Assignment of a trade mark takes place when the owner of a registered trademark passes the ownership to another person or legal entity. Below, we set out when and how you can assign a trade mark.
What is an Assignment of a Trade Mark?
The Trade Marks Office records assignments of title, and so the Registrar must be notified of the change of ownership as soon as practicable. Ownership can also change through transmission, which happens either by:
- Operation of law, or
- Devolution on the personal representative of a deceased person.
It differs from an assignment that takes place by an act of the parties.Transmission also differs from an assignment because the trademark’s owner is changing their name, but they are remaining the same legal entity.
The current owner (the assignor) passes the title of the trade mark to the new owner (assignee). The assignment may change the trademark’s ownership in whole, or in part. In practice, this could mean that the assignee owns the trade mark for particular classes of goods and services. The assignor still owns the trade mark for the remaining goods and services.
You cannot assign a trade mark to use in a particular area.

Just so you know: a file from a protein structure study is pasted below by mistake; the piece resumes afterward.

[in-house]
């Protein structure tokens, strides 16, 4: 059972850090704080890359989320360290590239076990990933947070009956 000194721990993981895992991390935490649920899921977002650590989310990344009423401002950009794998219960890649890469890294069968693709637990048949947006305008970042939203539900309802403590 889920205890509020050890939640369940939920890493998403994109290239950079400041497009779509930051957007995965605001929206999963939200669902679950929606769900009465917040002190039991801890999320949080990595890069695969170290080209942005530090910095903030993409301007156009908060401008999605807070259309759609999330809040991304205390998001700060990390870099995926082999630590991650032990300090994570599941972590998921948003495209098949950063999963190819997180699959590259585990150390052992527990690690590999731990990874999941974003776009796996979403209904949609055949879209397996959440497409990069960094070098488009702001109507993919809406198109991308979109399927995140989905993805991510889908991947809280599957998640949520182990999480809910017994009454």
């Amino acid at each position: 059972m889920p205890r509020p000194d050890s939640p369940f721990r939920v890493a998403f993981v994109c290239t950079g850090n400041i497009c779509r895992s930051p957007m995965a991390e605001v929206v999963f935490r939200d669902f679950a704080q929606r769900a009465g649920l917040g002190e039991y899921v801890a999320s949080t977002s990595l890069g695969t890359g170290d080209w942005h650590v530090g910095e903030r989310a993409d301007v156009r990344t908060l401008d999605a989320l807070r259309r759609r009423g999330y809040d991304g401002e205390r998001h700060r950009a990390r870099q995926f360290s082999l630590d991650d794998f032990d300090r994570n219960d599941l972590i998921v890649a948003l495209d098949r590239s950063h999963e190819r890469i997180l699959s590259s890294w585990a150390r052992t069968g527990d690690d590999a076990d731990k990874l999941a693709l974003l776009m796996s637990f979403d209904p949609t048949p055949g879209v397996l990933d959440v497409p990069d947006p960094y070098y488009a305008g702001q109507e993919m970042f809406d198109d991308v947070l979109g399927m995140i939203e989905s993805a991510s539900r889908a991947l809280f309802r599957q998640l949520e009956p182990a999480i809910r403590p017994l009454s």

When Can You Assign a Trade Mark?
You can assign a trademark during the application process as well as after registration. Whether the trade mark is registered or unregistered, the assignor or the assignee will have to notify the Registrar by lodging a form to record the transfer of ownership, or the trademark’s transmission.
How do you File an Application For Transfer of Ownership?
You file an application by lodging the form with the Registrar, together with supporting evidence showing that the trademark’s ownership has passed from the original owner to the new owner, either by assignment or transmission.
Only after the Registrar receives the form with the evidence, and records the assignment or transmission, will the assignee be considered the trademark’s owner. If the trade mark isn’t registered, the assignee will be taken to be the applicant for the registration of the trade mark.
If it is a full assignment or transmission for all goods and services registered for the trade mark, then the assignee is taken to be the owner of the trade mark for all those goods and services.
If it is only a partial assignment or transmission, then a new application or registration of the trade mark is created for the partially assigned goods or services, and the assignee is the owner of the new trade mark.
What Happens After a Trade Mark is Assigned or Transmitted?
Finally, IP Australia publishes the details of the assignment or transmission in the Official Journal of Trade Marks. The Registrar is also obliged to notify any person recorded as claiming an interest in the trade mark.
Questions? Get in touch with LegalVision’s Trade mark lawyers on 1300 544 755.
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